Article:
In the Toolkit --


  • Guide to the Toolkit
  • Share Your Comments
  • I. Choosing a Role for Your League

    II. Grassroots Action Priorities

  • Clean Air Defense
  • Energy Efficient Buildings
  • Renewable Energy
  • III. Basics of Climate Change

    IV. Engaging Individuals

  • Communicating About Climate Change
  • Preparing for a Meeting on Climate Change
  • Engaging Groups in Your Community
  • V. Promoting Public Policy

  • Community Action Models
  • Organizing For Community Action
  • Tips for Building Grassroots Support
  • League Action on Climate Change
  • International Action
  • VI. Resources


    Making a Connection

    Climate change poses a serious threat to human health. Increased health risks include heat stress, pest and waterborne diseases, air and water pollution, and death and injury from extreme weather events. Children, the poor, and the elderly are the most vulnerable to climate-related health impacts. It is likely, therefore, that many health care professionals will be interested in getting involved in some kind of climate-related effort.

    Here are some ideas of ways to connect with your health community.

    Understanding Your Audience

    This is the first generation of medical professionals to have come of age hearing about the human influence on planetary warming, but their level of engagement with climate issues is mixed. Just as in the larger population, there will be a diversity of opinion on the subject that should be taken into consideration. (Review the Communications section of this toolkit for background and ideas.)

    Getting Your Audience's Attention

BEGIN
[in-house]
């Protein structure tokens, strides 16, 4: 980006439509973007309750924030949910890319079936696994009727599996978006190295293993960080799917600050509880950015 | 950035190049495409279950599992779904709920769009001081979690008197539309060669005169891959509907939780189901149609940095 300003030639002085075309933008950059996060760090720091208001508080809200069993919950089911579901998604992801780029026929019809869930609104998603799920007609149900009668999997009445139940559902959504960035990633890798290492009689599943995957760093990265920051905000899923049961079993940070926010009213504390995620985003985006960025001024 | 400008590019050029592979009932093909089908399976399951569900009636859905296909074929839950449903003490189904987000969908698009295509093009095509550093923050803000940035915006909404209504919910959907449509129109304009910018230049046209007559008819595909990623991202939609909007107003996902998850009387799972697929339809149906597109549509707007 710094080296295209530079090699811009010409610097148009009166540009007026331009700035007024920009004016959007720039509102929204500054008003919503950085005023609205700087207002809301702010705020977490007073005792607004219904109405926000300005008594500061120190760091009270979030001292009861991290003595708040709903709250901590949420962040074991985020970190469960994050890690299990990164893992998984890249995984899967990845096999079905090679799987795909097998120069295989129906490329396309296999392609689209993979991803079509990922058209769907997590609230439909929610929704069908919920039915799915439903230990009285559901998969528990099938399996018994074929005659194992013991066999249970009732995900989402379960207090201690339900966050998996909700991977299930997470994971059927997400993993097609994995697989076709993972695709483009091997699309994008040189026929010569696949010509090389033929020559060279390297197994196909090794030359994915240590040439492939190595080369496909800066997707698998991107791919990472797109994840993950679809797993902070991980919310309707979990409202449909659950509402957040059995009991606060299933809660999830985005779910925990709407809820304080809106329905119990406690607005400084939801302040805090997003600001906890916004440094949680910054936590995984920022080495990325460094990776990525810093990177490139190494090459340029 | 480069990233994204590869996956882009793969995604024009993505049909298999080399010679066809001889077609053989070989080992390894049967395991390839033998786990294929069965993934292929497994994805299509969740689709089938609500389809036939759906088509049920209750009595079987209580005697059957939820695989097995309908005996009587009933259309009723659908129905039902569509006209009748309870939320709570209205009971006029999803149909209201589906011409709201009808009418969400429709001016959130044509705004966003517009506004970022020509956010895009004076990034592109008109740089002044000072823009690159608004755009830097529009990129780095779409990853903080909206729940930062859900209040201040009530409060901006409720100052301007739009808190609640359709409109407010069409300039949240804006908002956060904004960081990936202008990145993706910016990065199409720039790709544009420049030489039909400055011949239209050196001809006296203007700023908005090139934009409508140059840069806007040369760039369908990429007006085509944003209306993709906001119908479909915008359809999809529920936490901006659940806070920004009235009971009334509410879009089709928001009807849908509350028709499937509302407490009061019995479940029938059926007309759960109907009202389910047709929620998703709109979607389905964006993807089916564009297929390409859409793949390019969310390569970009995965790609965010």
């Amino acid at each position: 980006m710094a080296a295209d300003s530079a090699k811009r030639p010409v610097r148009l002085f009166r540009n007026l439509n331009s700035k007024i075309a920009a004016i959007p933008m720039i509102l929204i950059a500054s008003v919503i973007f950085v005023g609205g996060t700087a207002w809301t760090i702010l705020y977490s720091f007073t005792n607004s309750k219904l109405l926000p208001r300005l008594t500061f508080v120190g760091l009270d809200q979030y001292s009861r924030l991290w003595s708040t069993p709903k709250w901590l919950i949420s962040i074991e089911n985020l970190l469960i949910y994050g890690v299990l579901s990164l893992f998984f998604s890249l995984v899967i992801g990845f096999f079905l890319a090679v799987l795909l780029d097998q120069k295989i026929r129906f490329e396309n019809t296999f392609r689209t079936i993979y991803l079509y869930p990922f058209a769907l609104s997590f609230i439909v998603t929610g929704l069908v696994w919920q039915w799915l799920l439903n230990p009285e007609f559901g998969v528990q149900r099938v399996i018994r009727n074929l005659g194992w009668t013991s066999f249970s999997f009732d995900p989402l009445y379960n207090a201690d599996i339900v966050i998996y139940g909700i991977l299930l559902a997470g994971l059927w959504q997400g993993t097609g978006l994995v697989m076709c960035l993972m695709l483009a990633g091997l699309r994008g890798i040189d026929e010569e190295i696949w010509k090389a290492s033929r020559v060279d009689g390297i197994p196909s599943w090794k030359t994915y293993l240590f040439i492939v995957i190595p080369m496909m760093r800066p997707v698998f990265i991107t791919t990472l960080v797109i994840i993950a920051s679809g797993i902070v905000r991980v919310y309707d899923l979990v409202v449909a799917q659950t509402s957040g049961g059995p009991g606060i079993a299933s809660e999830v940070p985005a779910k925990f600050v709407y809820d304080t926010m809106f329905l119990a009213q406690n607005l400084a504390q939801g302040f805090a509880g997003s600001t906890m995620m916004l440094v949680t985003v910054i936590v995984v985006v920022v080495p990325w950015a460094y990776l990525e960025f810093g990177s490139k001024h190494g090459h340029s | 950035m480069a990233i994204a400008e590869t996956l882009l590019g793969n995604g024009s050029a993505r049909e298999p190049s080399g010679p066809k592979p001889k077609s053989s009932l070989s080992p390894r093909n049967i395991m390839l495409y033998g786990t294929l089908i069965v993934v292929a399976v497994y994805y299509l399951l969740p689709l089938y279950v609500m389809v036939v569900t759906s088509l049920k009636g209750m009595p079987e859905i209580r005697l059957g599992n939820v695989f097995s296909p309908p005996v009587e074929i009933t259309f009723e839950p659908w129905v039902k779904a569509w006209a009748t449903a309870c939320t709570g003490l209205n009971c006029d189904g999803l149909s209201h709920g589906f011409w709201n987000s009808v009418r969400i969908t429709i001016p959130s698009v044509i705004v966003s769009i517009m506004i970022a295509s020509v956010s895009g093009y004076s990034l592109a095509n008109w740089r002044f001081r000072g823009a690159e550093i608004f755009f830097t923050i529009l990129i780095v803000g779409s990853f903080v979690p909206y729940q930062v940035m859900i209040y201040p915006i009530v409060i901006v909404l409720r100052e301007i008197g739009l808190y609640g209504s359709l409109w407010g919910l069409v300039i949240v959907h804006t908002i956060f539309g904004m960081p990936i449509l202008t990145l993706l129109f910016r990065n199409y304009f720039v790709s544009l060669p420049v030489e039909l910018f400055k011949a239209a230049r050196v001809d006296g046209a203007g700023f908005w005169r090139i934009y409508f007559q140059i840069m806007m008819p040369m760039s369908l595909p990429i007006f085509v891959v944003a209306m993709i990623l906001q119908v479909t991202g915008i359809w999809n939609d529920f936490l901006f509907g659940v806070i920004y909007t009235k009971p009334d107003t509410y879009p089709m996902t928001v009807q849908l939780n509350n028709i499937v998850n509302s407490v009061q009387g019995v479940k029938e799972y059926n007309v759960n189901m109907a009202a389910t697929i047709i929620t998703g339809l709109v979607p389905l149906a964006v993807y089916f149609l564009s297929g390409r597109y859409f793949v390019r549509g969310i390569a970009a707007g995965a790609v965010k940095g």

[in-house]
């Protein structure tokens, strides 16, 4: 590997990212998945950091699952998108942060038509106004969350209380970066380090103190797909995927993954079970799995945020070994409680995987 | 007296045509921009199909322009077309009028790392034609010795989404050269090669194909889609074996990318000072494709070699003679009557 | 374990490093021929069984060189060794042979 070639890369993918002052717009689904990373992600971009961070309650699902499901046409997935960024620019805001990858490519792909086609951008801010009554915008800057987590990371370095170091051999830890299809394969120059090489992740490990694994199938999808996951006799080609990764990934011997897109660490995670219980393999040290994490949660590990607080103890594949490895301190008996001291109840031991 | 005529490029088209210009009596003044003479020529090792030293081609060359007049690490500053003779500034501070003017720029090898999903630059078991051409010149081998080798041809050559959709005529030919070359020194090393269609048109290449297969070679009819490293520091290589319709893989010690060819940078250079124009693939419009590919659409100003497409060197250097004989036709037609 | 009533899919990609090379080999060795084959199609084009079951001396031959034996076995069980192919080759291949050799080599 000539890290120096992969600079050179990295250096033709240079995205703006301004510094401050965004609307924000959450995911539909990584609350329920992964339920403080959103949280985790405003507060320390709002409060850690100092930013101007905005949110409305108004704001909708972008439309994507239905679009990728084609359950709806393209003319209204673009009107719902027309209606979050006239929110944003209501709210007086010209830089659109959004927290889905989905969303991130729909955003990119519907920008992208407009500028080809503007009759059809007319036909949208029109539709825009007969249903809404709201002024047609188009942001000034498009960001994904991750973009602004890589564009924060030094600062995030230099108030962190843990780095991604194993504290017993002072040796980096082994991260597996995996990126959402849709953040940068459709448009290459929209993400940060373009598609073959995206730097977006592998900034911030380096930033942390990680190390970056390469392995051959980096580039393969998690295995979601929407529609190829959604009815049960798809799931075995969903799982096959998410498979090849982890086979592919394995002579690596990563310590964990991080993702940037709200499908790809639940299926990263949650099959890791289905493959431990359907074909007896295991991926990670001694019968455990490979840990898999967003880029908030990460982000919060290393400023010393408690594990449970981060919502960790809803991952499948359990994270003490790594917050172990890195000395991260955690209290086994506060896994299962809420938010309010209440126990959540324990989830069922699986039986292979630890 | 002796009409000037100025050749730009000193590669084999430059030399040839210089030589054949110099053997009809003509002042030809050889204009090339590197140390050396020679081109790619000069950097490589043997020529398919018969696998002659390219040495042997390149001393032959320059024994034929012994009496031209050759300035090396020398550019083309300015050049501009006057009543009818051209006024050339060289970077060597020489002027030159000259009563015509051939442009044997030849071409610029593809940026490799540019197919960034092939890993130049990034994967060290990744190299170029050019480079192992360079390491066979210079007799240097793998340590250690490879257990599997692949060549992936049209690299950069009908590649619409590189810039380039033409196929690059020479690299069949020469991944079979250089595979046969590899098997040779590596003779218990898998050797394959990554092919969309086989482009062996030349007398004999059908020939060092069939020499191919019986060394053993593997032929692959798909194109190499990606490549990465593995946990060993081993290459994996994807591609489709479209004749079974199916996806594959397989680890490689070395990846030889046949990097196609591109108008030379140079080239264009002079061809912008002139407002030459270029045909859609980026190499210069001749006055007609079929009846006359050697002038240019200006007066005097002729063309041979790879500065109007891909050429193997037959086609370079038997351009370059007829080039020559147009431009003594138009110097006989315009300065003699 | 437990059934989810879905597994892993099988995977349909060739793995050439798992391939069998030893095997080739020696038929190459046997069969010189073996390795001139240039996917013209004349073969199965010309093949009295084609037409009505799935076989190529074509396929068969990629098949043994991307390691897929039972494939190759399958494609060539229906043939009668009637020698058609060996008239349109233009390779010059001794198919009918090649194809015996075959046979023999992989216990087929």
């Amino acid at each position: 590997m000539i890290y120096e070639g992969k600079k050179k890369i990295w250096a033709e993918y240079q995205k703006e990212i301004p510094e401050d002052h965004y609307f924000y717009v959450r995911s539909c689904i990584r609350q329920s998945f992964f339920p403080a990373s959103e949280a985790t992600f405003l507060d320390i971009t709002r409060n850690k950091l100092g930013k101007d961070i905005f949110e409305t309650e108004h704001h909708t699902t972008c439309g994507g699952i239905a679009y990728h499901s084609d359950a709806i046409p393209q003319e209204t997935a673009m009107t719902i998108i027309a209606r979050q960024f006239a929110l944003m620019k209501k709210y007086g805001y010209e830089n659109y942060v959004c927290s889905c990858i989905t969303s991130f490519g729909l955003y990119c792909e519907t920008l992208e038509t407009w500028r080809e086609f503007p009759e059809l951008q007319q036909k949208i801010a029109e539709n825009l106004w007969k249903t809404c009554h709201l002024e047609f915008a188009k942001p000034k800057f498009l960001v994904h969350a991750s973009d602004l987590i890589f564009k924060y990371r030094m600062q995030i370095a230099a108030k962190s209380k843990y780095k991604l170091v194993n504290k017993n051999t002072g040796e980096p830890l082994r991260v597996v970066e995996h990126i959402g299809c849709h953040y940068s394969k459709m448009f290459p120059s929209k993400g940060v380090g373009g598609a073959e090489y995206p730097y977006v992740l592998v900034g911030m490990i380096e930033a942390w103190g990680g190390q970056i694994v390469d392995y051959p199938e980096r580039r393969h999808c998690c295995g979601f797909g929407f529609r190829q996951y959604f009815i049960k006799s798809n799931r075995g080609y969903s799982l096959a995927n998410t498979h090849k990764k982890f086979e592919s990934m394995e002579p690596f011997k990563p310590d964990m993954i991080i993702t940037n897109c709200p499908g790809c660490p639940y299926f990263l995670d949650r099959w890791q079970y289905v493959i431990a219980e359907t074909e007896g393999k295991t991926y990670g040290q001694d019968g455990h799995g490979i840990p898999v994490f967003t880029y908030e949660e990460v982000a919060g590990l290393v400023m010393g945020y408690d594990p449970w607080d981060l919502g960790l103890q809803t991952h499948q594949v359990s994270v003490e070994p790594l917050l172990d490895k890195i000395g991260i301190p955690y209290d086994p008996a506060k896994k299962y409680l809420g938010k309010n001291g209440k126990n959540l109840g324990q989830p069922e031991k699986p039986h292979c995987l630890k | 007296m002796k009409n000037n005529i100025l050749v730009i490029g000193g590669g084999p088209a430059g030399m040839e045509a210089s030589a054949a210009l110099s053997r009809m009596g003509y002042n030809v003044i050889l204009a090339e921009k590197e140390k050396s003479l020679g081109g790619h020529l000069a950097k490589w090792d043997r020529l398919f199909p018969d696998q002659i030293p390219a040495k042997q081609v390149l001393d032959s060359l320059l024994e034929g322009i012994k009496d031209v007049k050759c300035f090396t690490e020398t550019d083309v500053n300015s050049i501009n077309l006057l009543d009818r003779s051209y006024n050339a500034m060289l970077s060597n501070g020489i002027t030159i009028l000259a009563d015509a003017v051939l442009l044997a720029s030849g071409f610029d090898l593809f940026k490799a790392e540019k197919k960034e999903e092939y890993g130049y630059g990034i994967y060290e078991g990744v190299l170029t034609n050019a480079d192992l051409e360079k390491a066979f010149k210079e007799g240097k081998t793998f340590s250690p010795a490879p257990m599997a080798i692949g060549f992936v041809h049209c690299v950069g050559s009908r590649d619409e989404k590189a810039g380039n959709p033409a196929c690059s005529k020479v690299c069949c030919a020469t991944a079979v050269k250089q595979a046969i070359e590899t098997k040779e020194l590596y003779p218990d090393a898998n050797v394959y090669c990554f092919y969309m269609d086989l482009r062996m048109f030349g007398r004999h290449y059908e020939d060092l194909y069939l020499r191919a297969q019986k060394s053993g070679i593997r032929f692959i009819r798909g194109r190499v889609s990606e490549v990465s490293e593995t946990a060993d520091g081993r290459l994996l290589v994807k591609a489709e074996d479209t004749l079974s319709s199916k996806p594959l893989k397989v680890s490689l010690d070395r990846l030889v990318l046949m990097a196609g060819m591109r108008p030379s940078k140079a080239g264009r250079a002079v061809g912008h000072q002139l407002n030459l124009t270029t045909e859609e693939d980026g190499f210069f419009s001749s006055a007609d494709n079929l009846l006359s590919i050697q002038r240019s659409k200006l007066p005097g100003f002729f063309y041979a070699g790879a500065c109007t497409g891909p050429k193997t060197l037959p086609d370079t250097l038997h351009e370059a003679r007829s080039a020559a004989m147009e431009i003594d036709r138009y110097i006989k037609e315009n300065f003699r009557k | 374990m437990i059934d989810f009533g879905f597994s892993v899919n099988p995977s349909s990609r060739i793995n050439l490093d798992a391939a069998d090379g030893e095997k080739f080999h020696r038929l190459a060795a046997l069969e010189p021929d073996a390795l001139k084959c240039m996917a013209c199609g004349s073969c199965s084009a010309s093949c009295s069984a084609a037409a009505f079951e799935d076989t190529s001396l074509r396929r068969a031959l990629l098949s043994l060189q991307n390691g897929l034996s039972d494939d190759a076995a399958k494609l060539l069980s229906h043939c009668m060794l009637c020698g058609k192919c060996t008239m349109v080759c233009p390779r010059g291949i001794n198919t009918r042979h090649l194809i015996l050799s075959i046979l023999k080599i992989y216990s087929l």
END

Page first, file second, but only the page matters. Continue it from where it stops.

Many health professionals look to their colleagues for credible and up-to-date information about the health threats posed by climate change. Engage with well-respected health professionals and see if they would be willing to speak at a state or regional medical association meeting about the effects of climate change on human health.

    It also can help to zero in on the specific climate-related health risks projected for your community and for your part of the country. Two helpful resources:

    Here are some sample programs for this audience:

    Making Change Easier

    Well-designed response and control programs, together with adequate financial and human public health resources, can help prevent many of the diseases and health problems that would otherwise worsen with climate change. Some cities and states have developed such programs, which can serve as models for others.

    Weather advisories, for example, can alert the public to dangerous heat conditions, and public cooling places and other outreach services can help vulnerable populations cope. Urban tree planting can help moderate temperature increases, and air quality alert programs can encourage residents to reduce air pollutant emissions on high ozone days. (See Global Climate Change Impacts in the United States for details.)

    EPA's Excessive Heat Events Guidebook is another useful resource, designed to help community officials and others plan for, and respond to, excessive heat events.